USB devices can be connected to the computer either directly through the USB port on the back of the computer or through a USB hub. The Universal Serial Bus connects USB devices with the USB host. There is only one host on any USB system. The USB interface to the host computer system is referred to as the host controller.

The host PC and USB hub each contain a USB controller. This controller is typically mounted on the PC motherboard, on a PCI add-in card or on the hub itself. The controller's function is to manage the USB devices on the serial bus and to help reduce the load on the computer CPU.

USB Devices

USB devices may be attached or detached from the USB host or hub. They may obtain power from an external source and/or from USB through the hub to which they are attached. When a USB device is attached to or removed from the USB hub, the host uses a process known as bus enumeration to identify and manage the device state changes necessary. A USB device must be configured and the host PC is responsible for configuring a USB device. The host typically requests configuration information from the USB device to determine the device's capabilities. This makes it possible for users to plug-and-play their USB devices to the PC.

Human Interface devices - mice, keyboards, joysticks, trackballs, touchpads, gamepads, microphones, video and still image cameras, PC card readers, and scanners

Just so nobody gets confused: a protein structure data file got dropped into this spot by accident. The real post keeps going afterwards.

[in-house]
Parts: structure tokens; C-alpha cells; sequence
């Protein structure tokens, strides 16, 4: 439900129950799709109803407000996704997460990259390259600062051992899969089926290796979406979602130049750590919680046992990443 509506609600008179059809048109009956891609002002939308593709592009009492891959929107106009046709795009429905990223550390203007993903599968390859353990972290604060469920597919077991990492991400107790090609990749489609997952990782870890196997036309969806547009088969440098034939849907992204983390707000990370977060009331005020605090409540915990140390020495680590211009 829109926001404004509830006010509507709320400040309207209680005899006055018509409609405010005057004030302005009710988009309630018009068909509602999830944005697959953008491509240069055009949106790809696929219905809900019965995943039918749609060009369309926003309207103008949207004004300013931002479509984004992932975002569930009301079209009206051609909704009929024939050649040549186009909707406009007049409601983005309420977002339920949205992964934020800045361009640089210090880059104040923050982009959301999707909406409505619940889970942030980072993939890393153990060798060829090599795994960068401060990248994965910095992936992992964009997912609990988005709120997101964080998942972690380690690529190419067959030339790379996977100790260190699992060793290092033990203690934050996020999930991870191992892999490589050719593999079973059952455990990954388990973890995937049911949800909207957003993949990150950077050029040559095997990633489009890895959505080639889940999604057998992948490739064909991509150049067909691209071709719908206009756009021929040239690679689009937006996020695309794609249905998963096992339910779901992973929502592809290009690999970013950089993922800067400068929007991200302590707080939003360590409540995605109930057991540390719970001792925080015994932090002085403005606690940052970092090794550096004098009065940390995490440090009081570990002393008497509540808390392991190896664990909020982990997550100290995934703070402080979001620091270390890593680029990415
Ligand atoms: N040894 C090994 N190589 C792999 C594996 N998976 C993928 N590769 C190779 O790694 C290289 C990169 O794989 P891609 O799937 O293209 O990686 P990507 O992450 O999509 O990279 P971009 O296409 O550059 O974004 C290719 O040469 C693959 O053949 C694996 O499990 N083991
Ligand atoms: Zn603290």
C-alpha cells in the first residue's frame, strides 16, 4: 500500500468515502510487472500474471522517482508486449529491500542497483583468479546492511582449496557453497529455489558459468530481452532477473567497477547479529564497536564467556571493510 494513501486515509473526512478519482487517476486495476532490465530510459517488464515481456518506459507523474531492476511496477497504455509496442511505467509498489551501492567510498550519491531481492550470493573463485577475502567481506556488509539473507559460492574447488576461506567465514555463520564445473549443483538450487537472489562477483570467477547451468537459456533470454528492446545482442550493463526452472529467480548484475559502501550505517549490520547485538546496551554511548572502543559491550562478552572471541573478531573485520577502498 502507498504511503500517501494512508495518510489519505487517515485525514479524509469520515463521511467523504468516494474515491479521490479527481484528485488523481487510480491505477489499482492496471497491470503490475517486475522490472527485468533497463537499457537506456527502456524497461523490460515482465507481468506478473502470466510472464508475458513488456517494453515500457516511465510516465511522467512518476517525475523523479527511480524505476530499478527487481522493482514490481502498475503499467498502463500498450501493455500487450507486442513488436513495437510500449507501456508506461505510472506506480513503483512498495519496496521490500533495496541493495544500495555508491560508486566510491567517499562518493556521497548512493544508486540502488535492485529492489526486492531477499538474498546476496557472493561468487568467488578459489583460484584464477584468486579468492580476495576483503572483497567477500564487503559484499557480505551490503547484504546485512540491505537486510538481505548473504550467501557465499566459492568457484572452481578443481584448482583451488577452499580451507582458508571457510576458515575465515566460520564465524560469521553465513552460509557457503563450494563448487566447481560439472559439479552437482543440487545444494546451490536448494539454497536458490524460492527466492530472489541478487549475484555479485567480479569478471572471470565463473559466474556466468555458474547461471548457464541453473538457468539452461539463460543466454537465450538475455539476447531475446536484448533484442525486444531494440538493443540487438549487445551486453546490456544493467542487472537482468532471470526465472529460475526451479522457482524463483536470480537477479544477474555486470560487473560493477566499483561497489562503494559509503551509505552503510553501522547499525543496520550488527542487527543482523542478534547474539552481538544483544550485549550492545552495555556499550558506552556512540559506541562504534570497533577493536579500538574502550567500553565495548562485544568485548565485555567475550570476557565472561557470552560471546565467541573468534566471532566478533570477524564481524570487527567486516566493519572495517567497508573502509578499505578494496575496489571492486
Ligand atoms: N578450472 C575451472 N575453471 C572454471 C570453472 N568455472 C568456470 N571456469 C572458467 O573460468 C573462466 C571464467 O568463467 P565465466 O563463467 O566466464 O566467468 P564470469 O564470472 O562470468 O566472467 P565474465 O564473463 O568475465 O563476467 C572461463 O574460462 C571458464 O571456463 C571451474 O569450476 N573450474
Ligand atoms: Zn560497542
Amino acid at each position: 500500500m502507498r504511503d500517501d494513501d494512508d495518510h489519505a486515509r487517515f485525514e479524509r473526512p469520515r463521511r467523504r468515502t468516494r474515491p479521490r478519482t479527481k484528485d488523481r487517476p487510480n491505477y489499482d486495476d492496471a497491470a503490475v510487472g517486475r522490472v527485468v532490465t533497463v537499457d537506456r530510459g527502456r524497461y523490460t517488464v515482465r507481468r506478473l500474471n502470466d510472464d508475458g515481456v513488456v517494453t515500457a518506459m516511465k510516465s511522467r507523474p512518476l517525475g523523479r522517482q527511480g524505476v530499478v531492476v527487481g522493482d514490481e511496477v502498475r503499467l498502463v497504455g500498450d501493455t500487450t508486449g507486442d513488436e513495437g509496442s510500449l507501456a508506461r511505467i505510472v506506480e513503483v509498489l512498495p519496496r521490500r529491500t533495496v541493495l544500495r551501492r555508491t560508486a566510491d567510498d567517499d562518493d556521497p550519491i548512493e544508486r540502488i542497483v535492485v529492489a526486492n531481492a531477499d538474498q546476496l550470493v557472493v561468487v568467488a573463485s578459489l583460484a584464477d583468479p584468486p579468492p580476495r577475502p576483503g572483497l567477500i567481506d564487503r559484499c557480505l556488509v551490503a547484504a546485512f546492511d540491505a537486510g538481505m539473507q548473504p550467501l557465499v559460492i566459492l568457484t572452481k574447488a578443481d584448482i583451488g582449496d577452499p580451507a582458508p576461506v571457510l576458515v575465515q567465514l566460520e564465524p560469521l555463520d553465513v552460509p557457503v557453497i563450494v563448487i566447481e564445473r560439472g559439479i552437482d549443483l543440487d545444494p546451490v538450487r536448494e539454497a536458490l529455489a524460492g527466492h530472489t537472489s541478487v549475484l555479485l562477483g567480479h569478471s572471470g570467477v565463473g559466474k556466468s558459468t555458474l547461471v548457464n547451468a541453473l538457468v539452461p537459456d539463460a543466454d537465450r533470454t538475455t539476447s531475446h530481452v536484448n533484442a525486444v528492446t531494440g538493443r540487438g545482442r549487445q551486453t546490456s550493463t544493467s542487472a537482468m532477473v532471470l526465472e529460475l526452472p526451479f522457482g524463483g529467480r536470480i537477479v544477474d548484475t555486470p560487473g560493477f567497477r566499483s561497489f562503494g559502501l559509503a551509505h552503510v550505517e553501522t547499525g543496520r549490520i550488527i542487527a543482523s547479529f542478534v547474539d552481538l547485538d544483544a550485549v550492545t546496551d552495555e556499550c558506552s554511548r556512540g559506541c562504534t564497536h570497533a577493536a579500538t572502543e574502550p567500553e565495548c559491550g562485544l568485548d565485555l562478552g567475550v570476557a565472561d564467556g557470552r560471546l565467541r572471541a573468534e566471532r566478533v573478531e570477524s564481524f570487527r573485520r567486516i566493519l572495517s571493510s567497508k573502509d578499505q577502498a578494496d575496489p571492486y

Output devices - text and graphics printers, photo printers and speakers
Storage devices - floppy drives, hard drives, Zip drives Communication devices - infrared devices, ISDN devices, networking equipment and modems
Hubs - standalone, keyboard hubs and monitor hubs.

USB 2.0

As you know by now, USB currently supports a data transfer rate of 12 megabits per second. This high speed gives USB quite an edge over standard serial and parallel connections. And the good news is, USB is getting even faster. Slated to be released by the end of the year 2000, USB 2.0 promises even higher data transfer rates, up to 480 Mbps. Compaq, Hewlett-Packard, Intel, Lucent, Microsoft, NEC, and Philips will jointly lead this initiative, which will enable new classes of high-performance peripherals.